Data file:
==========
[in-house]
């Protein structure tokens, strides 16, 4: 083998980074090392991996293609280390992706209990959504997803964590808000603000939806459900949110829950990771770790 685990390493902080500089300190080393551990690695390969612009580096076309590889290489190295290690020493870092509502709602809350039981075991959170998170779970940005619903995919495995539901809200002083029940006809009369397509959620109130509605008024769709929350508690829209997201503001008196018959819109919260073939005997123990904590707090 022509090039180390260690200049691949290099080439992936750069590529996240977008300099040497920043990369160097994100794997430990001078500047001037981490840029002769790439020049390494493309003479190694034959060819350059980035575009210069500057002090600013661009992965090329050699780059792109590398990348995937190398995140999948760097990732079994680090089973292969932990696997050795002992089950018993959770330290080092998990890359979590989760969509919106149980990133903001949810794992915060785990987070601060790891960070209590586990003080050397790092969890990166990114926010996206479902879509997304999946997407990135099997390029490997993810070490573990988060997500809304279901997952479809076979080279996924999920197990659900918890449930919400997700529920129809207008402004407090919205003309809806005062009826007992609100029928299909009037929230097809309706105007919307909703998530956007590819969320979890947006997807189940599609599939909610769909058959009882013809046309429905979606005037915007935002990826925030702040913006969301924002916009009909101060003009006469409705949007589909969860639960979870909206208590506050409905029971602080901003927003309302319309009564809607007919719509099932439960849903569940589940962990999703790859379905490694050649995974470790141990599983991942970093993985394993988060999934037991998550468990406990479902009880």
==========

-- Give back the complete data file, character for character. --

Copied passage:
[in-house]
């Protein structure tokens, strides 16, 4: 083998980074090392991996293609280390992706209990959504997803964590808000603000939806459900949110829950990771770790 685990390493902080500089300190080393551990690695390969612009580096076309590889290489190295290690020493870092509502709602809350039981075991959170998170779970940005619903995919495995539901809200002083029940006809009369397509959620109130509605008024769709929350508690829209997201503001008196018959819109919260073939005997123990904590707090 022509090039180390260690200049691949290099080439992936750069590529996240977008300099040497920043990369160097994100794997430990001078500047001037981490840029002769790439020049390494493309003479190694034959060819350059980035575009210069500057002090600013661009992965090329050699780059792109590398990348995937190398995140999948760097990732079994680090089973292969932990696997050795002992089950018993959770330290080092998990890359979590989760969509919106149980990133903001949810794992915060785990987070601060790891960070209590586990003080050397790092969890990166990114926010996206479902879509997304999946997407990135099997390029490997993810070490573990988060997500809304279901997952479809076979080279996924999920197990659900918890449930919400997700529920129809207008402004407090919205003309809806005062009826007992609100029928299909009037929230097809309706105007919307909703998530956007590819969320979890947006997807189940599609599939909610769909058959009882013809046309429905979606005037915007935002990826925030702040913006969301924002916009009909101060003009006469409705949007589909969860639960979870909206208590506050409905029971602080901003927003309302319309009564809607007919719509099932439960849903569940589940962990999703790859379905490694050649995974470790141990599983991942970093993985394993988060999934037991998550468990406990479902009880």